( – promoted by navajo)
The first Native American group encountered by Christopher Columbus were the Island Arawaks (more properly called the Taino) of Boriquen (Puerto Rico), the (Quisqueya) of the Dominican Republic, and the Cubanacan (of Cuba). It has been said that of the 250,000 to one million Island Arawaks living in 1492, only about 500 had survived by the middle of the 16th century, and that the group was considered extinct by the middle of the 17th century. However, DNA studies show that the genetic contribution of the Taino to that region continues, and the mitochondrial DNA studies of the Taino are said to show relationships to the Northern Indigenous Nations, such as Inuit and others.
European settlers brought infectious diseases against which the Native Americans had no natural immunity. Chicken pox and measles, though common and rarely fatal among Europeans, often proved deadly to Native Americans. Smallpox proved particularly deadly to Native American populations. Epidemics often immediately followed European exploration, sometimes destroying entire villages. While precise figures are difficult to arrive at, some historians estimate that up to 80% of some Native populations died due to European diseases.
In 1617-1619, smallpox wiped out 90% of the Massachusetts Bay Native Americans. As it had done elsewhere, the virus wiped out entire population groups of Native Americans. It reached Mohawks in 1634, Lake Ontario in 1636, and the lands of the Iroquois by 1679. During the 1770s, smallpox killed at least 30% of the West Coast Native Americans. Smallpox epidemics in 1780-1782 and 1837-1838 brought devastation and drastic depopulation among the Plains Indians. By 1832, the federal government established a smallpox vaccination program for Native Americans (The Indian Vaccination Act of 1832).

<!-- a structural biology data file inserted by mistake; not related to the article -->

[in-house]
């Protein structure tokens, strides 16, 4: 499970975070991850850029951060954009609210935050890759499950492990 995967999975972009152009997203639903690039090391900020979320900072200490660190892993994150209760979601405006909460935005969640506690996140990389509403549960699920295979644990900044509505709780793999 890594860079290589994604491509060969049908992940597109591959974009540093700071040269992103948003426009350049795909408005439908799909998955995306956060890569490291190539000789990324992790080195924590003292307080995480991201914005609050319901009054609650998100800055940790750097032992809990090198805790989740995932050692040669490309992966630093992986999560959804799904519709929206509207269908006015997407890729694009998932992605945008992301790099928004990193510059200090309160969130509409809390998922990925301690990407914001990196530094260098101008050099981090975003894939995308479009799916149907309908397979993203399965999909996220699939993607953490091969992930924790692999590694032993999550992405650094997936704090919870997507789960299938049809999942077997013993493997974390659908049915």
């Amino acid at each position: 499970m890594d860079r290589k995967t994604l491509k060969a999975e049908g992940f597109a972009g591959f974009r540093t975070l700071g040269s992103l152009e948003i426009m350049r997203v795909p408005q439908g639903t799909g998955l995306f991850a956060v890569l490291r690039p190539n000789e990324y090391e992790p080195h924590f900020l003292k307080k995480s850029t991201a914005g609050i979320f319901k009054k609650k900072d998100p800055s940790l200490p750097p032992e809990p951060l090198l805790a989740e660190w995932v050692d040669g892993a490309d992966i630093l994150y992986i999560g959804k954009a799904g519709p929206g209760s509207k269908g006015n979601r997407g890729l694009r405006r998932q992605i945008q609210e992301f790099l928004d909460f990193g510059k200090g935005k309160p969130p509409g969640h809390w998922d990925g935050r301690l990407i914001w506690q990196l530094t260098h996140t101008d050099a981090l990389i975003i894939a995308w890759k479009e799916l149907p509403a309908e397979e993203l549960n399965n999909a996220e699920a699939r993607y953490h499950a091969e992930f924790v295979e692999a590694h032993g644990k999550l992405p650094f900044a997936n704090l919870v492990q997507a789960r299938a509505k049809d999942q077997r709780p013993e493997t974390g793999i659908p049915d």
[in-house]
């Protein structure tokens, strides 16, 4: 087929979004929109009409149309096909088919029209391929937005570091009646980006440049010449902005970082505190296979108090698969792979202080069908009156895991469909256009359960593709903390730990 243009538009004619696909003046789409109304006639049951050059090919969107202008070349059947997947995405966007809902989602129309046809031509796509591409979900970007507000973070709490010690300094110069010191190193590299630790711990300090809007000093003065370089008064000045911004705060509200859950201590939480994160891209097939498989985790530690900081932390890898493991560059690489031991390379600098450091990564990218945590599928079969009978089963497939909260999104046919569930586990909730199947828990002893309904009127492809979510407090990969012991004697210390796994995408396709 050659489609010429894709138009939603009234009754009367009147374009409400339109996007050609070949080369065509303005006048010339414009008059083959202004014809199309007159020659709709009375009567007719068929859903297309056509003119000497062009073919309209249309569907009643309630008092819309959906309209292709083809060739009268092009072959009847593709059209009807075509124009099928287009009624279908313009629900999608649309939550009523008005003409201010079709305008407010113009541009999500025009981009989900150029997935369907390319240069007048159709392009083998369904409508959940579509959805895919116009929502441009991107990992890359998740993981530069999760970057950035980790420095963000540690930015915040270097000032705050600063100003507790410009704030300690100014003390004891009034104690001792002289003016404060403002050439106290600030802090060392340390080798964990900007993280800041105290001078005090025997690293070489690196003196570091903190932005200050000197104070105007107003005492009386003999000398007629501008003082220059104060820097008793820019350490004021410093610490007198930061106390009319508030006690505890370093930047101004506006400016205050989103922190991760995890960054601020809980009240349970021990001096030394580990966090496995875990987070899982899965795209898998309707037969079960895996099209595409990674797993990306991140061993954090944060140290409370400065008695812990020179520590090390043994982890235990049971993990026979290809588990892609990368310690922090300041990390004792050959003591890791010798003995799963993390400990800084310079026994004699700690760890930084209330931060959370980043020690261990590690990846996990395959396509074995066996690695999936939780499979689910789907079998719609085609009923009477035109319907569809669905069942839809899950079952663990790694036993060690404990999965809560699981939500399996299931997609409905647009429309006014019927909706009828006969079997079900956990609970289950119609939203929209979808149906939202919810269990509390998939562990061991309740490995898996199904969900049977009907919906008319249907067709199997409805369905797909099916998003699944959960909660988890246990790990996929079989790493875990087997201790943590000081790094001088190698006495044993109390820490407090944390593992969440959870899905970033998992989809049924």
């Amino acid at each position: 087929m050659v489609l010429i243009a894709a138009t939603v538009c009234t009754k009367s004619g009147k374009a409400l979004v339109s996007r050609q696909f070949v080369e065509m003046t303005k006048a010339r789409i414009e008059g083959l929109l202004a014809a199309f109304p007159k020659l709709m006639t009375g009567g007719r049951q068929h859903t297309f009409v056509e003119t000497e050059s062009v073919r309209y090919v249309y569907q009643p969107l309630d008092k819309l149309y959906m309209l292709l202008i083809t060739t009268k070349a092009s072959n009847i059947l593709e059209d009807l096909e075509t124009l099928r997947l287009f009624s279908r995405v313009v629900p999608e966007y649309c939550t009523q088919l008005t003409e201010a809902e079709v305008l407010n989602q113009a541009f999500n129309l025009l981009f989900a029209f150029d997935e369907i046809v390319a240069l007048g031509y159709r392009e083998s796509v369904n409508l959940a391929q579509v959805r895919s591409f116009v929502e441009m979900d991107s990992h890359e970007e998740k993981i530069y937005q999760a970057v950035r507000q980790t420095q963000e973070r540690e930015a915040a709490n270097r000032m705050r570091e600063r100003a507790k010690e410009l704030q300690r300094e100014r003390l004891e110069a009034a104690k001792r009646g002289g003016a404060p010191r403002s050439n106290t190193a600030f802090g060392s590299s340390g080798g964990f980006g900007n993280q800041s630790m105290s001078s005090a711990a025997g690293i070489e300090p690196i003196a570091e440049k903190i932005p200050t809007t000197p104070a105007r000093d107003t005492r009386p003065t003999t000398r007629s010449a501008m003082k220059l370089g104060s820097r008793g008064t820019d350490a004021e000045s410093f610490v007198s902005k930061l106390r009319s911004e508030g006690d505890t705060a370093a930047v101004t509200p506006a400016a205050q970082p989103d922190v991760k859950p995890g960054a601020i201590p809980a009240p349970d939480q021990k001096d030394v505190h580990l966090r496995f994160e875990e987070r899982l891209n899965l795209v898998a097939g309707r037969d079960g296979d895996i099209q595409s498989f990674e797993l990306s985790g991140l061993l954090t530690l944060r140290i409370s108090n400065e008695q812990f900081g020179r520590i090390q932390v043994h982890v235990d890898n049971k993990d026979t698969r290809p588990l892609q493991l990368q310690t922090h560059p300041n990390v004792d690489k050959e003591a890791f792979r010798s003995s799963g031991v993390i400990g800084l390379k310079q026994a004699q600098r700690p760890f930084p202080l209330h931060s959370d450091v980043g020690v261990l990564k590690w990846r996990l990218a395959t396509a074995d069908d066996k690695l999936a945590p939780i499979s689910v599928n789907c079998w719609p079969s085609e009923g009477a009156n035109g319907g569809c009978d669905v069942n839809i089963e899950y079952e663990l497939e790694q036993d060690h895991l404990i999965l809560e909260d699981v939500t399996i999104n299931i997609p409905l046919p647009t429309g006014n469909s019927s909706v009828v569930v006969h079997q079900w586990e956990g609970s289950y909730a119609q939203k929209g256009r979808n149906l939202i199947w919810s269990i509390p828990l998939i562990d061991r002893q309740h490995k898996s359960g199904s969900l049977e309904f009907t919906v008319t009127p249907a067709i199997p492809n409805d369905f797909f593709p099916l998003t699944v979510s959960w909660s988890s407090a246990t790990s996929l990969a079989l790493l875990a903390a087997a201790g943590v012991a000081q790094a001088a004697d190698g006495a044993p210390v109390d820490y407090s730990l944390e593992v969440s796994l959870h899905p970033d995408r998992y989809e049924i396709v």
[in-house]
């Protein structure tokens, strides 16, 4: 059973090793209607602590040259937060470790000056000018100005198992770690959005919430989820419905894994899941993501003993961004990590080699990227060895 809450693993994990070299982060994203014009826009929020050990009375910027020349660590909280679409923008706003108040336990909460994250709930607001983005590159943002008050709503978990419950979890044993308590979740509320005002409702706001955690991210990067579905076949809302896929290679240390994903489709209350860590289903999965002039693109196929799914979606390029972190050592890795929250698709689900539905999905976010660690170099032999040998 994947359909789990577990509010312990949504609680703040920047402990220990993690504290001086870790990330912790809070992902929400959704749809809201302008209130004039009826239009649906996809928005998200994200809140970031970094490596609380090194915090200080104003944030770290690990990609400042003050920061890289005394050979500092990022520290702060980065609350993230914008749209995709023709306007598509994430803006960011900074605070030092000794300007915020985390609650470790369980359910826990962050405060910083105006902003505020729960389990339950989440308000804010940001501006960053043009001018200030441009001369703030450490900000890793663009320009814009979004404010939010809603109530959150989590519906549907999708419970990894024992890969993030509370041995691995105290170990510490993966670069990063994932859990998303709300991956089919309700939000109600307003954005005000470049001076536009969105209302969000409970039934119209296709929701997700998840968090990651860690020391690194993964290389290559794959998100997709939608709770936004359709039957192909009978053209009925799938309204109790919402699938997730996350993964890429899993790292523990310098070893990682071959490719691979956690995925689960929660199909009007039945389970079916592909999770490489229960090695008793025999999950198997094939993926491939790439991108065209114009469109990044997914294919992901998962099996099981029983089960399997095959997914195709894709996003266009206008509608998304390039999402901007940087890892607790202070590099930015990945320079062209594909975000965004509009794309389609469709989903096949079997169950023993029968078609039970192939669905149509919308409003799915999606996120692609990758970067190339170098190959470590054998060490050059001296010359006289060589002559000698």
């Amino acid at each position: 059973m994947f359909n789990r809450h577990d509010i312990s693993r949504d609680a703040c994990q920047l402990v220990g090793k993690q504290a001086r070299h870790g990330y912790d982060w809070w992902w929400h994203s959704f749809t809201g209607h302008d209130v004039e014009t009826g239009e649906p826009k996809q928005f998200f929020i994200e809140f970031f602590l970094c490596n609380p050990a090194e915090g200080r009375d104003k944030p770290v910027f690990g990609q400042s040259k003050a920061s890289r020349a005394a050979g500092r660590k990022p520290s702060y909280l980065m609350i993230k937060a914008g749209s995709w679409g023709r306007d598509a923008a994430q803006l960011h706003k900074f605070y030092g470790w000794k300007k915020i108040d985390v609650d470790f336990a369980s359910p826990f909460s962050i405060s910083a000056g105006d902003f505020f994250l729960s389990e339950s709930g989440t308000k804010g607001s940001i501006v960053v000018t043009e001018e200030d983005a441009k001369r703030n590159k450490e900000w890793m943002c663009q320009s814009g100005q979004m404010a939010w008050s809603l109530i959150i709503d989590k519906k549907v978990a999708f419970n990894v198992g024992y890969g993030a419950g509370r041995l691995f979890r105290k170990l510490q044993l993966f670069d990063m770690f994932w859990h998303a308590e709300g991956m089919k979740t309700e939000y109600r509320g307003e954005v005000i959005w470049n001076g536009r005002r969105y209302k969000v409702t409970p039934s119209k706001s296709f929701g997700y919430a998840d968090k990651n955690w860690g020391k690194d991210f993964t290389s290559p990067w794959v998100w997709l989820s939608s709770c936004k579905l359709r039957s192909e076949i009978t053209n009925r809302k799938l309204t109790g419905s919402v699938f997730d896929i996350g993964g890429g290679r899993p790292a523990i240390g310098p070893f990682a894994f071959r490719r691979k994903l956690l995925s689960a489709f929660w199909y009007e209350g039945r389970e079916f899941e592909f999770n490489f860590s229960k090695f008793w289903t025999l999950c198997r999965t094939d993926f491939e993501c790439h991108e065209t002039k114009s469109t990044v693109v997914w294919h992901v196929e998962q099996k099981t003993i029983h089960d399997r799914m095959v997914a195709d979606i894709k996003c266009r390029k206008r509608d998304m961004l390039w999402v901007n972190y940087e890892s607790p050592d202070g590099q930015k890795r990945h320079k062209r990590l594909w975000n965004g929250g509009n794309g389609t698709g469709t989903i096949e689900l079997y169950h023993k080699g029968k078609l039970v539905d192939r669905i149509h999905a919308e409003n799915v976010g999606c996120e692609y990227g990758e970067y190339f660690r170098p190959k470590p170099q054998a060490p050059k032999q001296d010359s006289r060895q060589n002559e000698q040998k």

In the sixteenth century Spaniards and other Europeans brought horses to the Americas. Some of these animals escaped and began to breed and increase their numbers in the wild. Horses had previously migrated naturally to North America but the early American horse became game for the earliest humans and became extinct about 7,000 BC, just after the end of the last ice age. The re-introduction of the horse had a profound impact on Native American culture in the Great Plains of North America. As a new mode of travel the horse made it possible for some tribes to greatly expand their territories, exchange goods with neighboring tribes, and more easily capture game.
During the 17th century, Indian slavery, the enslavement of Native Americans by European colonists, was common. Many of these Native slaves were exported to off-shore colonies, especially the “sugar islands” of the Caribbean. Historian Alan Gallay estimates that from 1670-1715, British slave traders sold between 24,000 and 51,000 Native Americans from what is now the southern part of the U.S.
Slavery of Native Americans was organized in colonial and Mexican California through Franciscan missions, theoretically entitled to ten years of Native labor, but in practice maintaining them in perpetual servitude, until their charge was revoked in the mid-1830s. Following the 1847-1848 invasion by U.S. troops, Native Californians were enslaved in the new state from statehood in 1850 to 1867. Slavery required the posting of a bond by the slave holder and enslavement occurred through raids and a four-month servitude imposed as a punishment for Indian “vagrancy”.
The Haida and Tlingit Indians who lived along the Southeast Alaska’s coast were traditionally known as fierce warriors and slave-traders, raiding as far as California. Slavery was hereditary, the slaves being prisoners of war. Among some Pacific Northwest tribes, about a quarter of the population were slaves. Other slave-owning tribes of North America were, for example, Comanche of Texas, Creek of Georgia, the fishing societies, such as the Yurok, that lived along the coast from what is now Alaska to California, the Pawnee, and Klamath.